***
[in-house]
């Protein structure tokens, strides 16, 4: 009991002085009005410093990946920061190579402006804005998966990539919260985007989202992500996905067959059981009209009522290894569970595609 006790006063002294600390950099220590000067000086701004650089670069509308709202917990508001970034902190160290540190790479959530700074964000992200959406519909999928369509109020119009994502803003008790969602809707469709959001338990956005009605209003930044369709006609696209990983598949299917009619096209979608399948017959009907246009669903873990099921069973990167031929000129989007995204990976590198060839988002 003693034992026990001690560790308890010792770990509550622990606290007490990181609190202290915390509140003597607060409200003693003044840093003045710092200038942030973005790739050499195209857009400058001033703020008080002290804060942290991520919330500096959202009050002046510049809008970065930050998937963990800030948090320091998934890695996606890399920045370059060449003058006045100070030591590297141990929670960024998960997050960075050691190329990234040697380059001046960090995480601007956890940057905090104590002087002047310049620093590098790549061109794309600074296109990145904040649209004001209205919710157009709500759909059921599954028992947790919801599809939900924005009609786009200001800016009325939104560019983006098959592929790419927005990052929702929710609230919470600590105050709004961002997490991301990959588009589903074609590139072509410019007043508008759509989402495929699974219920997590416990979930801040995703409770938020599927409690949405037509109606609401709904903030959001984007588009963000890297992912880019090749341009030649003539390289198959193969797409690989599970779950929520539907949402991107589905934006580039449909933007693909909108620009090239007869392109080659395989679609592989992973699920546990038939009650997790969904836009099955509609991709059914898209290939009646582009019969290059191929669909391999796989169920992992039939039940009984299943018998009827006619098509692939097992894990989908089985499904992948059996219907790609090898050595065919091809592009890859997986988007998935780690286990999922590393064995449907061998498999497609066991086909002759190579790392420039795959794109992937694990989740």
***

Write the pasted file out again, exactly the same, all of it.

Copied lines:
[in-house]
């Protein structure tokens, strides 16, 4: 009991002085009005410093990946920061190579402006804005998966990539919260985007989202992500996905067959059981009209009522290894569970595609 006790006063002294600390950099220590000067000086701004650089670069509308709202917990508001970034902190160290540190790479959530700074964000992200959406519909999928369509109020119009994502803003008790969602809707469709959001338990956005009605209003930044369709006609696209990983598949299917009619096209979608399948017959009907246009669903873990099921069973990167031929000129989007995204990976590198060839988002 003693034992026990001690560790308890010792770990509550622990606290007490990181609190202290915390509140003597607060409200003693003044840093003045710092200038942030973005790739050499195209857009400058001033703020008080002290804060942290991520919330500096959202009050002046510049809008970065930050998937963990800030948090320091998934890695996606890399920045370059060449003058006045100070030591590297141990929670960024998960997050960075050691190329990234040697380059001046960090995480601007956890940057905090104590002087002047310049620093590098790549061109794309600074296109990145904040649209004001209205919710157009709500759909059921599954028992947790919801599809939900924005009609786009200001800016009325939104560019983006098959592929790419927005990052929702929710609230919470600590105050709004961002997490991301990959588009589903074609590139072509410019007043508008759509989402495929699974219920997590416990979930801040995703409770938020599927409690949405037509109606609401709904903030959001984007588009963000890297992912880019090749341009030649003539390289198959193969797409690989599970779950929520539907949402991107589905934006580039449909933007693909909108620009090239007869392109080659395989679609592989992973699920546990038939009650997790969904836009099955509609991709059914898209290939009646582009019969290059191929669909391999796989169920992992039939039940009984299943018998009827006619098509692939097992894990989908089985499904992948059996219907790609090898050595065919091809592009890859997986988007998935780690286990999922590393064995449907061998498999497609066991086909002759190579790392420039795959794109992937694990989740």